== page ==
I'll go even further- the Bible is a textbook on morality and ethics. That is what people should focus on when they read the Bible, not some vague creation myths which have little or nothing to do with the major themes of the Bible.

Would Jesus' moral message be any less powerful if humans evolved from single-celled organisms?

45 posted on 01/27/2004 9:35:54 AM PST by Modernman ("The details of my life are quite inconsequential...." - Dr. Evil)
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To: realpatriot71
Most of the fossil evidence for "pre-humans" won't even cover a coffee table

To think that we have trouble identifying offspring of people who lived 100 years ago, or even still living. If we could be sure we had all the evidence even though it only covers a coffeetable we could devise a coherent hypothesis. But we have barely begun to find evidence and every new find seems to force a change in the hypothesis rather than confirm the hypothesis. We're still early in the investigation.

46 posted on 01/27/2004 9:36:31 AM PST by RightWhale (Repeal the Law of the Excluded Middle)
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To: Modernman
"Would Jesus' moral message be any less powerful if humans evolved from single-celled organisms?"


Obviously not. But then, we don't think like fundamentalists. They exhibit the same kind of thinking the Inquisition did when Galileo talked about the moons of Jupiter.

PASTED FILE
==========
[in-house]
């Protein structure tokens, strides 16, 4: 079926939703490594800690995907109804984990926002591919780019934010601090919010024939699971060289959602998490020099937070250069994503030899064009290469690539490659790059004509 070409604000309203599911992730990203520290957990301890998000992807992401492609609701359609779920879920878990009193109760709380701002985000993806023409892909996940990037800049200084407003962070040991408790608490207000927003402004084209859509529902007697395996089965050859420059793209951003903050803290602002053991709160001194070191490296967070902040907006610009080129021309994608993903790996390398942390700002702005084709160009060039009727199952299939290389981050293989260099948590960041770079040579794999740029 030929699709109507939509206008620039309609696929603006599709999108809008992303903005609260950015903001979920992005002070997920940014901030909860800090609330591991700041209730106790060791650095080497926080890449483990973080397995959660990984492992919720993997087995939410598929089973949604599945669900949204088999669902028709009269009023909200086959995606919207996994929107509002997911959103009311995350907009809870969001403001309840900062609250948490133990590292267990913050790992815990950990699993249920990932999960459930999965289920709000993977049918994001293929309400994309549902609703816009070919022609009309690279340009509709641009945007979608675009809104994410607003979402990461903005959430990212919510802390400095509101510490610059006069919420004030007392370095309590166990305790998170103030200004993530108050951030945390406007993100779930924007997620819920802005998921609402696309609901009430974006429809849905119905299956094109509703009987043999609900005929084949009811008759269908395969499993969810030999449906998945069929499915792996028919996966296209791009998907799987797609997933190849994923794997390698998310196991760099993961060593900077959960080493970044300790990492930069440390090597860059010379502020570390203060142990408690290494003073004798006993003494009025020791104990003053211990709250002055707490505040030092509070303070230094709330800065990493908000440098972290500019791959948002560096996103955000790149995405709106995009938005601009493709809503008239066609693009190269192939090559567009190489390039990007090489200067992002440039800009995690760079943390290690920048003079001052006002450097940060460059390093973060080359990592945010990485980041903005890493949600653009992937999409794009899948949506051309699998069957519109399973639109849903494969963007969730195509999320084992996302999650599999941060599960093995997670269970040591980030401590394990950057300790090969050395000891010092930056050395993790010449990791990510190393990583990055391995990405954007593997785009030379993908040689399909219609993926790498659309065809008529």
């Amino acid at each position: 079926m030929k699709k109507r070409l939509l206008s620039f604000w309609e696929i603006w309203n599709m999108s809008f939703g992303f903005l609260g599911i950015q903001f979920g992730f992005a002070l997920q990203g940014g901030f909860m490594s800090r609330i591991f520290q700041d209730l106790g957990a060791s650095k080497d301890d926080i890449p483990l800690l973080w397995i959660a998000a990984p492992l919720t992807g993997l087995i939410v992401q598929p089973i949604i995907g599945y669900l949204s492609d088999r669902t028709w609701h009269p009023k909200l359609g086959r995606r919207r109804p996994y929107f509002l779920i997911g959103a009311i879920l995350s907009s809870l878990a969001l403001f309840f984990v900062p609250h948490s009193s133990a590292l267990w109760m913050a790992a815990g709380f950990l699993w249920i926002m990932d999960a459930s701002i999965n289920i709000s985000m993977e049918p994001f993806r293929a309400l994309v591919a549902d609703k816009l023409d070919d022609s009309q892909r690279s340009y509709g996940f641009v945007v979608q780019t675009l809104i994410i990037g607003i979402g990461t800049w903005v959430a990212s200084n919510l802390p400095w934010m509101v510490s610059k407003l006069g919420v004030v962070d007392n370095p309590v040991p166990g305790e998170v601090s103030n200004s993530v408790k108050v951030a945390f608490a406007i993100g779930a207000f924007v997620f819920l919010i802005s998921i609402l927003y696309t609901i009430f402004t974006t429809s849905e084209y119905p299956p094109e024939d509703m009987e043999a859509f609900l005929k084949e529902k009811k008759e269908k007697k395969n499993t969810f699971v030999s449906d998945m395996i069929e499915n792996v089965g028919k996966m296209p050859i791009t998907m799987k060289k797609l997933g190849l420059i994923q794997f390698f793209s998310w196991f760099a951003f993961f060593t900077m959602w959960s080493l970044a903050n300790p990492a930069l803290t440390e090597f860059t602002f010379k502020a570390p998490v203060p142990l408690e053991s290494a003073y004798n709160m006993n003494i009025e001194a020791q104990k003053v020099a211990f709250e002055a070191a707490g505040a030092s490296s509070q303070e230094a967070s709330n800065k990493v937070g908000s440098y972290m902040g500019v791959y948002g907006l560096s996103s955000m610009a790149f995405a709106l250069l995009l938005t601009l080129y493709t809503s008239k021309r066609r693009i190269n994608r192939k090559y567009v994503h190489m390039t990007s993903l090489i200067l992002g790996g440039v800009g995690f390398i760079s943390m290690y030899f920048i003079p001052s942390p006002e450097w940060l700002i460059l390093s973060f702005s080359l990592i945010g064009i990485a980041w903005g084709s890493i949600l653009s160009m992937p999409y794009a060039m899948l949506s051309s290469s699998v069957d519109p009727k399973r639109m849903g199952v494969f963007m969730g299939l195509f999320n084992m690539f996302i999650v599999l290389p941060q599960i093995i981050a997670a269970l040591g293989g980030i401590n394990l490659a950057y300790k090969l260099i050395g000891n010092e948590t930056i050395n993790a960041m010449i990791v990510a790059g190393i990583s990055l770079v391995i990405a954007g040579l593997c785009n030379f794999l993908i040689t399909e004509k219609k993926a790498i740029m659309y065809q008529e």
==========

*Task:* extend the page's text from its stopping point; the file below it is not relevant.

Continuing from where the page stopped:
47 posted on 01/27/2004 9:37:58 AM PST by ZULU (Remember the Alamo!!!!!)
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To: realpatriot71
I have not heard anything about this, so I cannot comment

Try this link:

http://cogweb.ucla.edu/ep/Neanderthal.html

Or do a Google search for "neanderthal hybrid"

48 posted on 01/27/2004 9:40:00 AM PST by Modernman ("The details of my life are quite inconsequential...." - Dr. Evil)
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To: realpatriot71
realpatriot71 wrote:

I believe in a special creation of life on this earth by God - recently - perhaps ~6000-10000 years ago.

Yet at #22 you admitted that:

"Most of the fossil evidence for "pre-humans" won't even cover a coffee table".

Why does such fossil evidence exist if life on this earth was created " - recently - perhaps ~6000-10000 years ago" ? And where do the many 'tables' of neanderthal fossils fit in to your belief?

49 posted on 01/27/2004 9:40:31 AM PST by tpaine (I'm trying to be 'Mr Nice Guy', but the U.S. Constitution defines a conservative. (writer 33)
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To: RightWhale
To think that we have trouble identifying offspring of people who lived 100 years ago, or even still living. If we could be sure we had all the evidence even though it only covers a coffeetable we could devise a coherent hypothesis. But we have barely begun to find evidence and every new find seems to force a change in the hypothesis rather than confirm the hypothesis. We're still early in the investigation.

Exactly! Paleoanthropology is such a small and distinct field of study that most people have not the training nor the knowledge to understand wether the scientists are talking "crazy" or not. These folks get to dictate the "evolution of man" to the world at will, and most people buy it "hook, line, and sinker". Is there room for "experts" in this world? Of course! But everything "scientific" should be questioned and the orthodoxy here that cannot, nor will not be questioned, is this: man evolved to his current form from something less complex in the manner paleoanthropoligists have dictated. Any evidence pointing otherwise has been rejected. At least it's starting to look like the field is taking on a bit of "intellectual honesty" - questioning orthodoxy gets you closer to the truth every time, even if your questioning eventually agrees with said orthodoxy.

50 posted on 01/27/2004 9:47:47 AM PST by realpatriot71 (legalize freedom!)